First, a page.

Mr. Penniman pointed out that the impact of the County Administrator's
recommendation has no impact on the actual County budget, and that everything
is still on the table for the Board to consider. He said it is clear that
the Board has had more options in the past. It has generally included the
County Administrator's recommendations with some surplus funds to use towards
lowering the tax rate. Mr. Penniman noted unlike previous years,
there are no surplus funds available beyond the County Administrator's
recommendation in the 2003 budget.
In the County Administrator's recommendation, appropriations increase from $2,782,988 of which $722,750 are revenues and $2,060,238 is the local share. The increase in mandates from 2002 to 2003 is $4,439,483, of which $1,627,815 is budgeted for revenue and $2,811,668 is the local share (this amount is in addition to salaries).
At this time the document entitled "Anticipated Savings/Surpluses for 2002" was distributed. Mrs. Smithers highlighted the figure of $3,025,381, which is the total amount of anticipated savings in 2002.
Mr. Squires was asked how much cash the County should have on hand at all times. He responded the County should have enough funds to finance expenses for sixty days ($6 million). There is no State requirement for a specific amount. Generally, bond raters care whether you are planning well, and Tompkins County has a good reputation in that respect.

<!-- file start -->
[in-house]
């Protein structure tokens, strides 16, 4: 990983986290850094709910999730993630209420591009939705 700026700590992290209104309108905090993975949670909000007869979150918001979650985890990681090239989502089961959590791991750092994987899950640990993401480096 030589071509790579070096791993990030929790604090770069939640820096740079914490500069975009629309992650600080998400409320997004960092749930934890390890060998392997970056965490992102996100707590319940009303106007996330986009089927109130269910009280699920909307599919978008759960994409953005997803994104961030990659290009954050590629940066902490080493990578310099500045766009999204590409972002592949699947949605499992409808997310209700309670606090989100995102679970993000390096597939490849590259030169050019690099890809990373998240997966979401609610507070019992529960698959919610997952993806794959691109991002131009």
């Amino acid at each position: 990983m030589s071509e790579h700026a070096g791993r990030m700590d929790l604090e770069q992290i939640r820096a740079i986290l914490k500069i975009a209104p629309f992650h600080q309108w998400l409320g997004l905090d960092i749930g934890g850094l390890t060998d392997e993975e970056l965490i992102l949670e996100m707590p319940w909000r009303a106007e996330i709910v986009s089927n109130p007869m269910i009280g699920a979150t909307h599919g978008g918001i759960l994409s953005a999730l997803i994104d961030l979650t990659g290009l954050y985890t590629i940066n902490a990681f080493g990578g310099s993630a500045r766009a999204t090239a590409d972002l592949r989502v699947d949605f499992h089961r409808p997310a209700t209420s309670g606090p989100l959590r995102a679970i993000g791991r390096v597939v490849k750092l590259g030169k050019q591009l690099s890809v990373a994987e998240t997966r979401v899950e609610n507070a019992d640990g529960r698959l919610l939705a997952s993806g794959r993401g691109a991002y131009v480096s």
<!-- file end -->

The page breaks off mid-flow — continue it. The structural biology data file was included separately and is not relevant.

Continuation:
Mr. Whicher said the Department of Social Services is preparing additional information and an analysis on that Department's budget.
Mr. Joseph noted that in past years, the deferred tax increase is the item that has been causing the County budgeting problems. He called attention to line 27 – Deferred Tax Increase, in the County Administrator’s recommended budget and said the amount is at zero.
Report from the Finance Director
Mr. Squires reported on sales tax and stated at the present time the County is $1.4 million ahead of projections for this year. He said he does not expect this type of increase to continue because he feels it is related to a shift in monies or one-time adjustments. He said he concurs with the County Administrator’s recommendation for the 2003 budget because it is realistic and is based on the best information that is available at this time. Mr. Squires distributed copies of the final 2002 Tax Rates.
Information Technology Services
Mr. Potter said the concept of a Countywide network has been around for a number of years and this Capital Project continues to be redefined over the course of the year. He said he has been involved in this over the last two to three years and has participated in the Time Warner franchise negotiations only on the level of reviewing and analyzing replacement of what currently is the Inet. This is the coaxial cable network connecting various public facilities in the downtown Ithaca location exclusively. Through the franchise process those participating jurisdictions have expressed interest in upgrading that coax system into a more modern fiber network. Mr. Potter said he has served in the capacity of representing County government in the review of that project. As more details emerged in the negotiations, it became apparent for the network to just be used to connect County facilities and replace the current lease arrangements for fiber and connections from Verizon, the costs of the Time Warner project were prohibitive. He said the implementation and ongoing costs of that project were too high. He said he made a recommendation to the ITS Policy Committee that it was not worthwhile for the County to contribute funds for that level of activity for any County government site.